Moon between Procyon and Gemini
Hey, Do you see the moon tonite. Isn’t it beautiful? So what are these stars nearby? Or are they planets? The whole week it had been raining. But now, though the sporadic showers we can have a beautiful sky tonight.
Tonight at 11:00 p.m ( local Mauritian Time), in our sky the moon which is in its waxing gibbous phase, is between three stars. The star above the moon is Procyon. Procyon is the brightest star in the constellation Canis Minor (the small Dog). And below the moon we have two stars Castor and Pollux. These two stars are in the constellation Gemini (the Twins).
Towards the West, you can have a look at Sirius, the brightest star in our skies. Sirius is in the constellation Canis Major (the Big Dog). And towards North West you would have to raise your head to see Mars , a bright looking yellow star in the constellation Leo. Though as I said Mars looks like a star but is not. It’s a planet. So have a look before it starts raining cats and dogs again.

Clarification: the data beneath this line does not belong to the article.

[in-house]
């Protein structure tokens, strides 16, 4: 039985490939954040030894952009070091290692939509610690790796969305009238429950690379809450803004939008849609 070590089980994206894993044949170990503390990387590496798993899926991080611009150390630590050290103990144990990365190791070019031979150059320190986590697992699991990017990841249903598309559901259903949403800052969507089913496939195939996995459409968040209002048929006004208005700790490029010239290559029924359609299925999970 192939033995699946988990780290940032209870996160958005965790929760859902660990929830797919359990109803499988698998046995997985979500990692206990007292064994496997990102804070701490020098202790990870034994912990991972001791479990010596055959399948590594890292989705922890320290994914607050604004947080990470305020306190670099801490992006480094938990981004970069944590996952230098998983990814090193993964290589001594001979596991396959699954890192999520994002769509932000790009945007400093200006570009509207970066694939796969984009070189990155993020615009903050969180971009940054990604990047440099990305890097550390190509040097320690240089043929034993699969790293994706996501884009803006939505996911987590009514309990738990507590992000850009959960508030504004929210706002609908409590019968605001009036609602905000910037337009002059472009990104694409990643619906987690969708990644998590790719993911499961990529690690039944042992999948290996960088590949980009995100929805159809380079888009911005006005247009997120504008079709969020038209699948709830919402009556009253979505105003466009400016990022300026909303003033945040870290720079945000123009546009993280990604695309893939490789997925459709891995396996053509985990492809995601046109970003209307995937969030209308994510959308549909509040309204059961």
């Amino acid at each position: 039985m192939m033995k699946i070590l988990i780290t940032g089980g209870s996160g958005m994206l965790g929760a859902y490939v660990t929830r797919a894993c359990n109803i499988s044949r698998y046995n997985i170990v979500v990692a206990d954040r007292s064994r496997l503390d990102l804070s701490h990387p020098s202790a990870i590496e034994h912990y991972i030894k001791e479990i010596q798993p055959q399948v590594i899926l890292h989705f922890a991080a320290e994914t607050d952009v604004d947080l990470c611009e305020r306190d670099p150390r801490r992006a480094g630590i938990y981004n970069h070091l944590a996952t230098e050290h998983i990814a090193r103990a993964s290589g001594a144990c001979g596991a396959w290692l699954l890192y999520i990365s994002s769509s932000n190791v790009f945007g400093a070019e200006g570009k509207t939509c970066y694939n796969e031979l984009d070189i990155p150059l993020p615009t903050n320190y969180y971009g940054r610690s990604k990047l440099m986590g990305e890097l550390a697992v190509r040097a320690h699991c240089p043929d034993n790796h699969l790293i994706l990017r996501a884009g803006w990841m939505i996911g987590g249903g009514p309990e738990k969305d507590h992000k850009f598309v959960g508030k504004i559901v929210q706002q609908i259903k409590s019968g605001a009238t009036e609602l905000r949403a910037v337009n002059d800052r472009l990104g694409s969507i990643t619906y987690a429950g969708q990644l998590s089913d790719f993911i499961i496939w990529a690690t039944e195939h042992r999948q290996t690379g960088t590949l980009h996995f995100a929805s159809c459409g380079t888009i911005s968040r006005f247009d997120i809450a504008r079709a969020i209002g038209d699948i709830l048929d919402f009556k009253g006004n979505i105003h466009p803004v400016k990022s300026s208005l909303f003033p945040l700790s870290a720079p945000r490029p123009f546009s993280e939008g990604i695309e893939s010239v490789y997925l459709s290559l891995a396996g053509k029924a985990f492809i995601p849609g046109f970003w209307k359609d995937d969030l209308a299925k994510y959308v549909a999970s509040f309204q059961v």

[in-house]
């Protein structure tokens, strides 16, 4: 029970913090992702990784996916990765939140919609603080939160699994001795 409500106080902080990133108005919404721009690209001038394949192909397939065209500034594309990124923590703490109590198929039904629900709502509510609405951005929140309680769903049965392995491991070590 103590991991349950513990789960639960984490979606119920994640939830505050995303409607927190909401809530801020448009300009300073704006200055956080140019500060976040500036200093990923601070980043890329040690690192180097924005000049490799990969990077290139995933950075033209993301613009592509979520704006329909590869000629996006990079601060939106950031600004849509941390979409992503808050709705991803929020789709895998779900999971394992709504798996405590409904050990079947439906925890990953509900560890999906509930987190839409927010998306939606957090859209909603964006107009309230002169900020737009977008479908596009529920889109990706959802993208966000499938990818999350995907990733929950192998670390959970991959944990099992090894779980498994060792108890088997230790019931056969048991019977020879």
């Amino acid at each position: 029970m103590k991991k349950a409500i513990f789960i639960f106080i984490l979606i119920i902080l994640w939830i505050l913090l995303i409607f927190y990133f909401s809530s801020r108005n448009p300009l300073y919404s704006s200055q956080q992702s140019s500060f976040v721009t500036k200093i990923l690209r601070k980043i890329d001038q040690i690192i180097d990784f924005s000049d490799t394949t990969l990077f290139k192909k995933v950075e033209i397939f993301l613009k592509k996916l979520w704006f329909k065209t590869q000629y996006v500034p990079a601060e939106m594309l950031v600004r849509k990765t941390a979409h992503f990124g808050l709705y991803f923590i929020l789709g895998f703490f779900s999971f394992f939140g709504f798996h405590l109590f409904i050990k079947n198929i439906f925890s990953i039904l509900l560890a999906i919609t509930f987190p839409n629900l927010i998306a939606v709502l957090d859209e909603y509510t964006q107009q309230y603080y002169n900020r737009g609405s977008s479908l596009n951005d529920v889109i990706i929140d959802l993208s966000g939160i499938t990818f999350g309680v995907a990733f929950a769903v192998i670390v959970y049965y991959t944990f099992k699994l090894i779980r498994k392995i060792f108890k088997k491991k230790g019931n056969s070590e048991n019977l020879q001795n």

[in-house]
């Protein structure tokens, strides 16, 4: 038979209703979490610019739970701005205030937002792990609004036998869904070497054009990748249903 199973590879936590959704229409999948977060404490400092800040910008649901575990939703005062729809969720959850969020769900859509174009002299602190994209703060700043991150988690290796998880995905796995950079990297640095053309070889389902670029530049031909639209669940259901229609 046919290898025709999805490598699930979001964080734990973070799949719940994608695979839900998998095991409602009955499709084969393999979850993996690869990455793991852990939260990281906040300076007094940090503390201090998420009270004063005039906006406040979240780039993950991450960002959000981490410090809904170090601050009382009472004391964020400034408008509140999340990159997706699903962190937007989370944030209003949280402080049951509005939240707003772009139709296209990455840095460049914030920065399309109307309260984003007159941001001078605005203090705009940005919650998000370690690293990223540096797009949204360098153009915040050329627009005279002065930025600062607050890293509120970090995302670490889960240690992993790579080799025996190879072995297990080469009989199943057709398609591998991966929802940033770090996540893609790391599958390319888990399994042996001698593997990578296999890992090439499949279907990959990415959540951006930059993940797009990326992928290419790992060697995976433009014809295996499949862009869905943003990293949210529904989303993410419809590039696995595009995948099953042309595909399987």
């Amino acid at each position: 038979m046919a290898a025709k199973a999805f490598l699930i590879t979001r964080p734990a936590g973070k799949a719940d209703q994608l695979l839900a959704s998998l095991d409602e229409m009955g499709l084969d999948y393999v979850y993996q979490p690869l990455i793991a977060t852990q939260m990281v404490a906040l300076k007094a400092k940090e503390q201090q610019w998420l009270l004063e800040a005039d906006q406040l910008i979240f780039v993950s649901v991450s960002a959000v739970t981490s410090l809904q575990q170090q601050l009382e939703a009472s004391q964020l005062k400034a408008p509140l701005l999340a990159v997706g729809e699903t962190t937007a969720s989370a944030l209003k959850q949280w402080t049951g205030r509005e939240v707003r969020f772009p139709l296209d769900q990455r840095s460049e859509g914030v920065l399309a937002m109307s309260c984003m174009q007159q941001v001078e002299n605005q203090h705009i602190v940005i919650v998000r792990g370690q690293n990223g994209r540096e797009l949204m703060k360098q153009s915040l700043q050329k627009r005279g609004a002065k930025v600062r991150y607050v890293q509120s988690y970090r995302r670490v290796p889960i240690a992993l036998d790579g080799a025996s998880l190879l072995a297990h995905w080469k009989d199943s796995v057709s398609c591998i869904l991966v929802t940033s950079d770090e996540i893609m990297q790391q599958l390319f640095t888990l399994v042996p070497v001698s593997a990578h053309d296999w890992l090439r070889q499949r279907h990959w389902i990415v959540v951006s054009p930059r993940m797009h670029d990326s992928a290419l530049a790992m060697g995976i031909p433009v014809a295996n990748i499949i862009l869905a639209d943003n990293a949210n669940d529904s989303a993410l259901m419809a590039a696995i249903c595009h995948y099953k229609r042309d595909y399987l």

Did you know that in the Southern Hemisphere, the moon passes between the Gemini stars and Procyon once a month? And people living in the Northern Hemisphere will see the moon, Gemini stars, and Procyon in their southern evening sky. They’ll see the scene “upside down,” with Procyon shining below the moon, and Castor and Pollux above the moon?
You still don’t understand? Ok, just do the up-stand position in front of the night sky, you would get the “upside down” scene.
Posted on March 31, 2012, in Observation Logs, Planet News and tagged amateur astronomers, Canis Major, Castor and Pollux, constellations, Lunar phase, Mauritius, Procyon, Sirius, Southern Hemisphere. Bookmark the permalink. 1 Comment.